The release layer or film is preferably stretchable (i.e., it should be stretchable enough to cover any curvature of the object to be metallized) and is some material which provides physical support for the metal but does not adhere as well to the metal as the metal adheres to the adhesive from the composite material. Thus, the release layer is typically Teflon (TM), Mylar (TM), or polyester. Teflon (TM) or another fluorocarbon based polymer is a particularily good choice because of its superior release characteristics and stretchability; however, other materials can be used for the backup layer, even including metal foil.
The metal is deposited onto the film by one of several possible techniques, such as vapor deposition, electro-deposition, spray coating, sputtering, or electroless chemical deposition. In any event, it is easier to coat the release layer in this way than it is to coat the object to be metallized, because techniques of mass production can be employed. For example, the film can be continuously wound on spools and can be arbitrarily small. Then the film can be spliced or bonded or otherwise joined together to sufficient size to cover the object to be metallized.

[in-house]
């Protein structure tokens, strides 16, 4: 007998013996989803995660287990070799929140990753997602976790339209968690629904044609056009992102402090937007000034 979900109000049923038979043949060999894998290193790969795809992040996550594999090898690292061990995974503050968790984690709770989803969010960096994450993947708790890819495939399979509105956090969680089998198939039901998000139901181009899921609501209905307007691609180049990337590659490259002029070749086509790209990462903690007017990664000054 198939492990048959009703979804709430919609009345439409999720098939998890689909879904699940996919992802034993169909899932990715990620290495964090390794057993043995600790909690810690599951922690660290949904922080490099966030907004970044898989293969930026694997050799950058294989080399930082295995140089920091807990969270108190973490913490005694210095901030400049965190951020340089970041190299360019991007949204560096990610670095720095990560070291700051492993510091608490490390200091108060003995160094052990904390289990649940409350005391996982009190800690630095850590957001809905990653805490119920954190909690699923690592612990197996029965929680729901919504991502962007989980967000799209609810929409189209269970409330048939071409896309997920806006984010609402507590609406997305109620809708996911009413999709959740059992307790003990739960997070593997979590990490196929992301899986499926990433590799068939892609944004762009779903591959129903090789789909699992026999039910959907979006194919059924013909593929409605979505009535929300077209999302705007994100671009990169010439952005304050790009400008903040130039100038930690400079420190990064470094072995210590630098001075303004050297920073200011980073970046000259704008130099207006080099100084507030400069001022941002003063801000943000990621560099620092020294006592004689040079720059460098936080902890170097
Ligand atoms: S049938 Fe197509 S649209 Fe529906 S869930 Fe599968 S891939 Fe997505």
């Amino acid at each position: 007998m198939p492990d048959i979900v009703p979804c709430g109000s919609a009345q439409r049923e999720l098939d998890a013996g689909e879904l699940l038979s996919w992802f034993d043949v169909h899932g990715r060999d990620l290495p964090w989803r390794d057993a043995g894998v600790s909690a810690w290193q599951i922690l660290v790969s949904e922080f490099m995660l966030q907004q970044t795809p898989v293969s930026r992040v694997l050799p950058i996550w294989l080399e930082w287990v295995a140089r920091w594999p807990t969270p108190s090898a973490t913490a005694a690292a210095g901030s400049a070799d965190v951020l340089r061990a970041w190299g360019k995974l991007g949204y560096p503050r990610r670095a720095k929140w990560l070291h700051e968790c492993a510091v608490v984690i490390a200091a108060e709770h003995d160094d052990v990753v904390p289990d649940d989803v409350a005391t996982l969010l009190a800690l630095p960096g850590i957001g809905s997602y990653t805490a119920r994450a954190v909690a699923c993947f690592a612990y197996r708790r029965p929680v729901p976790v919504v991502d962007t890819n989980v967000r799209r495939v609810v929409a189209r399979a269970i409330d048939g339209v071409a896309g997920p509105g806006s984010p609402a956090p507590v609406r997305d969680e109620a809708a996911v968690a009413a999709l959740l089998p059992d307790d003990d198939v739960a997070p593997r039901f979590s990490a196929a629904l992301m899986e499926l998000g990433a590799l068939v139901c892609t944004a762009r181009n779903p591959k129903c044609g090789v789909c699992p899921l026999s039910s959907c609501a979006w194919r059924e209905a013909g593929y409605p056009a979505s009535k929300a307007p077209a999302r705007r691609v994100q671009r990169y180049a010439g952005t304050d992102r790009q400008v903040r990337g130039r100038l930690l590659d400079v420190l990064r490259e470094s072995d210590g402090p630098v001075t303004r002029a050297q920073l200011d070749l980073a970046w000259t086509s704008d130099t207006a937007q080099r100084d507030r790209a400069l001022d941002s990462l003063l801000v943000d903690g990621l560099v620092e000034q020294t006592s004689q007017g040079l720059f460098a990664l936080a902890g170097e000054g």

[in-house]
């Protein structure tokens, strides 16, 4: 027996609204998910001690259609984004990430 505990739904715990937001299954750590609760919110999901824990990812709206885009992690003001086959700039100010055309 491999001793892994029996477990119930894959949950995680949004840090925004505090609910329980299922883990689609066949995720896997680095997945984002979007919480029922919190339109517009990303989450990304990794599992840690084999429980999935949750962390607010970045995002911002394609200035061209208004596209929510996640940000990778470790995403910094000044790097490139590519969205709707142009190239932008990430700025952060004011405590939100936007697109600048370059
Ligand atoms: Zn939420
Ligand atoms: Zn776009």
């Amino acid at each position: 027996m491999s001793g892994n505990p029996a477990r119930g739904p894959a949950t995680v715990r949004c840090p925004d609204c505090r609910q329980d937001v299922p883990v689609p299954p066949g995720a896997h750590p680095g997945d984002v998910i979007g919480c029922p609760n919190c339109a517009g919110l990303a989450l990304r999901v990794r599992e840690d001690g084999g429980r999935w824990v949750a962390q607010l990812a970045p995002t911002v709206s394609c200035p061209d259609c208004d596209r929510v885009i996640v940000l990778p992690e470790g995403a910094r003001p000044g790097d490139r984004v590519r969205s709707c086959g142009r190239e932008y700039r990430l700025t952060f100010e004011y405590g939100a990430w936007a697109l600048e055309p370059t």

The molding of the object to its desired shape is preferably accomplished in the same step with its metallization. This process involves a mold, either vacuum or pressure, and may include heat. During this process the metal adheres to the surface of the object to be metallized. After molding, the release layer is peeled away from the metal, leaving the required thin layer of metal on the object.
Alternatively, the object could be molded in a first step and then metallized in a second step; or metallized in a first step and then molded in a second step as described above.